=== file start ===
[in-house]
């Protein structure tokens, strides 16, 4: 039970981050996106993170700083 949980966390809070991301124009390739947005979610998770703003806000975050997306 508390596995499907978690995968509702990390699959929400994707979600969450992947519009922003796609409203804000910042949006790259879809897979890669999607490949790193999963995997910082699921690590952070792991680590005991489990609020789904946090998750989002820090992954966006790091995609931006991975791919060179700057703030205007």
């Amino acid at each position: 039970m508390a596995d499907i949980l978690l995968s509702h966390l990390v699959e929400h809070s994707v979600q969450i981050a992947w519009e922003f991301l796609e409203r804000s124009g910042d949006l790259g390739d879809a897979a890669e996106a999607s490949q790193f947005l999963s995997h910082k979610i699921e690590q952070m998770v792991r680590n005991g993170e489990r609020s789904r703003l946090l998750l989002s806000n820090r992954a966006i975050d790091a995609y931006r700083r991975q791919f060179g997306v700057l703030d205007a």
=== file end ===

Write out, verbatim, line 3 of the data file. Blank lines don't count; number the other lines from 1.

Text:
């Amino acid at each position: 039970m508390a596995d499907i949980l978690l995968s509702h966390l990390v699959e929400h809070s994707v979600q969450i981050a992947w519009e922003f991301l796609e409203r804000s124009g910042d949006l790259g390739d879809a897979a890669e996106a999607s490949q790193f947005l999963s995997h910082k979610i699921e690590q952070m998770v792991r680590n005991g993170e489990r609020s789904r703003l946090l998750l989002s806000n820090r992954a966006i975050d790091a995609y931006r700083r991975q791919f060179g997306v700057l703030d205007a």